Until you've experienced the sight and sound of thousands of Geese on the move it's simply not possible to appreciate the sheer joy such a spectacle can bring. Your whole being becomes engaged in the simple beauty of nature and there could have been no better launch pad for the hours ahead. Even the closest fields offered their own additions to the rich tapestry of life on show with a couple of Egyptian Geese (which made an extraordinary sound in flight) plus numerous Moorhen, Wigeon and a distant Marsh Harrier quartering marshland off towards Wells.


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Titchwell - Dawn 'till Dusk

Friday, November 14, 2014 Adam Tilt 3 Comments

Last Friday afternoon saw us driving east for nearly seven hours, much of it through torrential rain. What, you may ask, could have brought on such madness? I could blame an early mid-life crisis or work related stress but no, what drew us inextricably across almost the entire width of England and Wales were the birding delights of the north Norfolk coast. I’ve been visiting this area for as long as I can remember but a couple of weeks ago came to the startling realisation that we were about to pass the two year mark since out last week in Wells. Clearly this was unacceptable and with no annual leave left this mad dash remained our only option. The plan was to rise at dawn each morning spending Saturday at Titchwell and Sunday further along the coast at Holkham then Cley. Each of these names has become synonymous over the years with truly top quality birding but even with such illustrious reputations we could never in a million years have predicted the 48 hours ahead of us. If that’s not whetted your appetite perhaps I should add that our trip included three lifers (two self-found) plus our best ever sea watching experience. This one is certainly going to live long in my memory.

Saturday morning at six are never phrases that you wish to combine but somehow we managed to drag ourselves out of bed at the superbly well-appointed Caley Hall Hotel. Drawing back the curtains revealed plenty of condensation (this is November in Norfolk after all) with a clear blue sky beyond. We were most definitely on. Jumping into the car Emma spotted a Muntjac Deer skulking across the field opposite whilst all around the sound of calling Pheasants filled the air. Two Red-legged Partridge waved us through Thornham before the short drive to Titchwell was complete. If you’ve never visited before the reserve map may look rather unpromising with a straight kilometre long path leading across the marsh to a beach. Let me assure you however that the sheer quantity and variety of birds hidden within is often breathtakingly broad, just one of many reasons why this has become my favourite nature reserve and one that I can happily spend an entire day or more exploring (others include WW2 tanks on the beach, stunning scenery, Sammy the Black-winged Stilt…..). Even the car park on this cold morning was fit to bursting with a very tame Robin taking food from my hand and a noisy flock of Long-tailed Tits making their way through the surrounding vegetation. You only need walk a short distance further to find the main path which today greeted us with a swirling flock of Golden Plover numbering in the thousands, several hundred Brent Geese arriving from their overnight roosts and, best of all, an immature Marsh Harrier quartering the reeds to our left.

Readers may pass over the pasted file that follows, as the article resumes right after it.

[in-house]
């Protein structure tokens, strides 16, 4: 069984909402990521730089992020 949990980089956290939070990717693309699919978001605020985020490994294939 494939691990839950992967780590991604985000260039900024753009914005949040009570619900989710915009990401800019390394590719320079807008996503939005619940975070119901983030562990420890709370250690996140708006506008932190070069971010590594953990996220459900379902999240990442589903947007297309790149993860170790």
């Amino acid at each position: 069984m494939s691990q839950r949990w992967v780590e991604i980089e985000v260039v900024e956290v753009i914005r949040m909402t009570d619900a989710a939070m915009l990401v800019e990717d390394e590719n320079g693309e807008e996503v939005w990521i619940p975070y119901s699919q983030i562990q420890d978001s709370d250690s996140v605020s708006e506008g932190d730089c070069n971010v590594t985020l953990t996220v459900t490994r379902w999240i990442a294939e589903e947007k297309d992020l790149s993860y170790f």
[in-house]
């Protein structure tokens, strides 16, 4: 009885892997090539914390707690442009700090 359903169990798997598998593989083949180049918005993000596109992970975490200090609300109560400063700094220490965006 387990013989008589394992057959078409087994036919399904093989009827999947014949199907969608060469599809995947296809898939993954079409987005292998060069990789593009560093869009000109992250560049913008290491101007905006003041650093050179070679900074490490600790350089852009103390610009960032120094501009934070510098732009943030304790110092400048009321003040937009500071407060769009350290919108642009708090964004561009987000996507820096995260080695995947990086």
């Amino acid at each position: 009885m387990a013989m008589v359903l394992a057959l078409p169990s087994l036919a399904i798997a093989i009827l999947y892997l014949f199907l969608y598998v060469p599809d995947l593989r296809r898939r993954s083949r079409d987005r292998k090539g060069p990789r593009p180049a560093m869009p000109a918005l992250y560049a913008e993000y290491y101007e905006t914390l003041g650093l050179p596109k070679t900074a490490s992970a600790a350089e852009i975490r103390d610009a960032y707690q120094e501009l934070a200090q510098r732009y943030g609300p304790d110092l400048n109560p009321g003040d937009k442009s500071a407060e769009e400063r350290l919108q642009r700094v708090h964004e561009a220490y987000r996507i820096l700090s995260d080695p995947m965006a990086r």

Redshanks, Black-tailed Godwits, Water Rail, Teal, Little Egrets, Ruff and many more species lined our way as we made a beeline for the beach where a high tide meant that this morning that was the place to be. With only a couple of other early risers present we had the place pretty much to ourselves as long as you don’t count scuttling groups of Sanderling, Grey Plovers, Bar-tailed Godwits, Dunlin, Oystercatchers etc etc. A scan of the sea revealed a couple of passing Red-breasted Mergansers, thirty or so Common Scoter, Gannets, large groups of Wigeon, a single massive flock of Pink Footed Geese over towards Holme, one Sandwich Tern, two Great Crested Grebes and even eight Eider way off on the horizon. Such variety, and so easily obtained, simply puts our regular haunts to shame but unbelievably it was about to get even better. Movement amongst the dunes (at least what’s left of them following last winter’s tidal surge) quickly resolved into a group of nine Snow Buntings. I had planned on giving the camera a bit of a rest this weekend as usually most things here are out of range anyway, but how can you resist these gorgeous little birds.

P1100185_2 - Snow Bunting, Titchwell

P1100181_2 - Snow Bunting, Titchwell


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Llanelli Waders Including a Late Common Sandpiper

Tuesday, November 11, 2014 Adam Tilt 6 Comments

It was over to the Met Office and their radar maps on Sunday 9th in an effort to spot a gap in the series of weather fronts blasting their way across south Wales. My best option seemed to be early afternoon along the north shore of the Burry so it was no surprise that I arrived in perfect synchronicity with a torrential downpour. I guess there’s still a long way to go yet in improving our weather forecasting accuracy! At least the delay was brief and I did get to enjoy an impressive display as the clouds first obscured then slowly revealed the landscape before me.